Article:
The Power of a Flexible Schedule

  Photo by  Avi Richards  on  Unsplash

Photo by Avi Richards on Unsplash

The power of a flexible schedule

"With great power comes great responsibility." Voltaire

How often does one of your projects take way longer than it should?

When is the last time you told yourself, "if I just had x amount of uninterrupted time, I could get this done in no time!"

I've been there. When I was in the corporate world, my time was constantly compressed by meetings, client visits, quick deadlines and surprise projects.

Now, my flexible schedule is one of my favorite things about being an entrepreneur. Actually, you don't have to be an entrepreneur to have one.

Not only is it amazing because I can work and not work when I want (I've taken 26 trips in the last 2 years), it's also unbelievable for productivity.

I remember when I first left, the freedom was incredible. A little too incredible...

I didn't know how to structure my time to be most efficient, and I didn't understand the difference between trivial tasks and deep work.

I thought it was just all stuff that had to get done, equally weighted on my to-do list.

Through a lot of research and a ton of trial and error, I discovered the power of blocking time. This is where you schedule uninterrupted blocks of time (no emails, phone calls or meetings) during a portion of your day. Or for bigger projects, you can block off several full days.

Last week for example, we blocked off three full days to develop our new online learning platform for college and high school students. We scheduled this time several weeks beforehand.

Although we didn't completely finish, the progress we made was incredible.

We had put off developing this program for months, because it was such a big project we couldn't bring ourselves to get started.

Blocking time allowed us to break this cycle.

5 tips for blocking time on your schedule

For deep work and big projects, you have to give yourself time and space. You have to get in a rhythm and gain momentum. Many refer to this as your flow state.

Whether you're an entrepreneur, at a startup or in the corporate world, most of our weeks consist of some combination of meetings, email, phone calls, deep work and small tasks.

To give yourself more flexibility and increase your productivity, try these five tips that have worked really well for us.

1. Block off time every week for deep work/big projects

When you have a big project, a fast-approaching deadline, or something big you know you need to do but have been putting off, don't be afraid to block off full days.

I've found it extremely beneficial to think about your days in three categories:

  1. Work Days: Uninterrupted time for deep work and big projects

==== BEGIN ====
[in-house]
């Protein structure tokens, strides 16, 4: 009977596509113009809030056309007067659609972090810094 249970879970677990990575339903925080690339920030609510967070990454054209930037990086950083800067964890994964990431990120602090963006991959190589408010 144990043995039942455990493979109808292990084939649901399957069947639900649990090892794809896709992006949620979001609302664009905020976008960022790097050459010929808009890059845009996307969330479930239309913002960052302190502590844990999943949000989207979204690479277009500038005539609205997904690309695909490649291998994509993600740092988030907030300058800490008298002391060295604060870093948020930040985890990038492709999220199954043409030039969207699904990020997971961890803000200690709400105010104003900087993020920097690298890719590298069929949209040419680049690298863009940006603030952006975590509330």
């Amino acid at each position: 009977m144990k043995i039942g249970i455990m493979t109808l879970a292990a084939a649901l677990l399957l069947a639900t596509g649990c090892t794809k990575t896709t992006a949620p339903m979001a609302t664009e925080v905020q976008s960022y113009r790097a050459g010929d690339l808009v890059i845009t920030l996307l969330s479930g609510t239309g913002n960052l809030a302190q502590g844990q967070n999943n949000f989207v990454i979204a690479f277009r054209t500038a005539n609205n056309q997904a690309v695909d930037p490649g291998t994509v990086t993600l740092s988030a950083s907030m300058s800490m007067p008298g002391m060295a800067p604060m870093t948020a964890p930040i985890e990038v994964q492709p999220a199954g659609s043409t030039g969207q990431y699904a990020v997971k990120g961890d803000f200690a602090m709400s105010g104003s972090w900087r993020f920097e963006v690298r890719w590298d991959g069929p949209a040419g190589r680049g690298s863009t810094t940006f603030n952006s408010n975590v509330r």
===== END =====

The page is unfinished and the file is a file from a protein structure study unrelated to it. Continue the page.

2. Meeting Days: Dedicated days to meetings and phone calls
  3. Maintenance Days: A hybrid of smaller work, personal tasks and meetings

2. Only schedule meetings on specific days of the week

Even if you're a sales-heavy or frequent client-facing, pick at least one day where you don't schedule any meetings or phone calls.

3. Be disciplined about your email

The ideal frequency for me is 2x per day- only checking it during a dedicated period 2x per day, and responding to those emails during that period.

Then I close my email and have alerts turned off so I don't get interrupted.

If you feel like you have to check yours more frequently, schedule it for 15-20 minutes every 2-3 hours, or the last 5-10 minutes of every hour.

And during big projects or meetings, turn on an auto-response if you feel like the person emailing you needs a justification for not getting back to you at "text message" speed.

4. Minimize your to-do list

The Focus Funnel.png

A few months ago, Joseph (brother/co-founder) and I went on our usual Monday morning strategy walk in Chicago and I told him, "I hate my to-do list this week."

It was because it was filled with small menial tasks that weren't going to move us closer to our goals. This happens every once in awhile and requires a to-do list cleanse.

The 80/20 rule is perfect for helping you do this: "Which 20% of activities, if completed, would make the other 80% irrelevant or unnecessary?"

Another approach that has helped us is looking at your to-do list through Southwestern Consulting's Focus Funnelâ„¢, pictured to the right.

5. Intentionally schedule personal time

Not just big events on the weekends. Schedule time to meet friends for coffee, lunch or drinks. Take days off in the middle of the week. Be consistent with your workouts. Invest time into you passions, whether that's volunteering, side projects or other hobbies.

The primary benefit of a flexible schedule is being able to do what you want, when you want.

No matter how "rigid" your schedule is, blocking time will give you more time for the things that truly matter to you.

"Time is the coin of your life. It is the only coin you have, and only you can determine how it will be spent. Be careful lest you let other people spend it for you." Carl Sandburg

Disrupt the Cycle

If work and life feel separate, if you get substantially more excited for life outside of work, it's time to make a change.

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